Branches and Bones: The Transformative Matter of Coral in Ming Dynasty China

  • Anna Grasskamp
Part of the Europe's Asian Centuries book series (EAC)


Through international trade, coral fragments from the Mediterranean Sea arrived in Ming dynasty China. There, they were represented in paintings as a significant constituent of pan-Asian Buddhist iconographies. Against the backdrop of coral’s meanings in early modern Europe and its trade links to Asia, this chapter investigates red coral in Ming dynasty China with a focus on Buddhist imagery, particularly through Korean paintings and Indian mythology. Entangled in a web of transcultural meanings, coral was perceived as having a unique ability to transform. It was viewed as an object “in between”: between global and local spaces, between resembling tree branches and the blood-covered bones of self-sacrifice, between foreign commodity and sacred offering.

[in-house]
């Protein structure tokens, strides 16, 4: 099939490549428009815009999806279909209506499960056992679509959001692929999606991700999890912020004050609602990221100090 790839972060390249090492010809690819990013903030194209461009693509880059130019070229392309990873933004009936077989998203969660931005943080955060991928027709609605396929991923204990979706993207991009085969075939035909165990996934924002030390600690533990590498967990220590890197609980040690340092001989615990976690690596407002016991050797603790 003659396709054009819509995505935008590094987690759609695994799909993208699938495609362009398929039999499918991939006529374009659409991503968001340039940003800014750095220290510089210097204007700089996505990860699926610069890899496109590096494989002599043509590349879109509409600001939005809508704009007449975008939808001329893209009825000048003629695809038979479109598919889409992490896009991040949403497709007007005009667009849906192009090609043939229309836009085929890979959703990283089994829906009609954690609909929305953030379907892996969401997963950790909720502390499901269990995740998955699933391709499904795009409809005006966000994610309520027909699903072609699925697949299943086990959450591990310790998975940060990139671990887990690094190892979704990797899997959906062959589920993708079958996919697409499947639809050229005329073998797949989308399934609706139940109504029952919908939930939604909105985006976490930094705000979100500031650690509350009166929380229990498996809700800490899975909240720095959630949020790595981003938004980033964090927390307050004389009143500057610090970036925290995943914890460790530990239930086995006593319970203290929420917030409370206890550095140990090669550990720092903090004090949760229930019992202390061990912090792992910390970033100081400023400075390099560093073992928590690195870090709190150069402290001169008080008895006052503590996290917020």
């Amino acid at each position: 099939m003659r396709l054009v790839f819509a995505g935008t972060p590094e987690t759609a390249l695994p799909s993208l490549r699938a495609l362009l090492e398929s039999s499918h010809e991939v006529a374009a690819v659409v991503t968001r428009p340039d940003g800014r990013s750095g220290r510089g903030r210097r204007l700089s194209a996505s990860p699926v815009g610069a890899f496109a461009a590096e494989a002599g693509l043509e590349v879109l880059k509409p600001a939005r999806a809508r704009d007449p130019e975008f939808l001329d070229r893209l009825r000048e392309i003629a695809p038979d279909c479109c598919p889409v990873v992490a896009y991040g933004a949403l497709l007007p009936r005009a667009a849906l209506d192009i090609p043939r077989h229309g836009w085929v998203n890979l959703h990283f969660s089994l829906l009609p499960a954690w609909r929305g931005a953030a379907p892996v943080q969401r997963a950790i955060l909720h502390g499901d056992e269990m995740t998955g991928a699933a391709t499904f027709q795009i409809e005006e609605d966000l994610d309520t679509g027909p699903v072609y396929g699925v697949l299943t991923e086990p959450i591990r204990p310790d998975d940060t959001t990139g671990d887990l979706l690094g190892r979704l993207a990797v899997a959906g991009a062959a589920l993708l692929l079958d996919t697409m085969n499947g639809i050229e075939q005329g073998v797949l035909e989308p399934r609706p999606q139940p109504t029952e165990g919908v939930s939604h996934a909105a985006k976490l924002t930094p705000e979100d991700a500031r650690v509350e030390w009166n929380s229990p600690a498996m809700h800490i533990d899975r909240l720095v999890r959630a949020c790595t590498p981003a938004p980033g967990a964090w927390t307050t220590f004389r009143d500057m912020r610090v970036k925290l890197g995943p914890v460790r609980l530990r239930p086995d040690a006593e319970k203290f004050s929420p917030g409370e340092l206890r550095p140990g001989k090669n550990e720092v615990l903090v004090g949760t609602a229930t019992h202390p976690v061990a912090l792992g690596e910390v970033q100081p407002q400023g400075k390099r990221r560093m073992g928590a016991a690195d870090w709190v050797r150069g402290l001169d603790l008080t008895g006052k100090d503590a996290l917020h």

Coral Ming dynasty Buddhism Korea India Mythology Paintings 


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© The Author(s) 2019

Authors and Affiliations

  • Anna Grasskamp
    • 1
    • 2
  1. 1.Academy of Visual Arts, Hong Kong Baptist UniversityHong KongHong Kong SAR
  2. 2.Cluster of Excellence Asia and Europe at Heidelberg UniversityHeidelbergGermany

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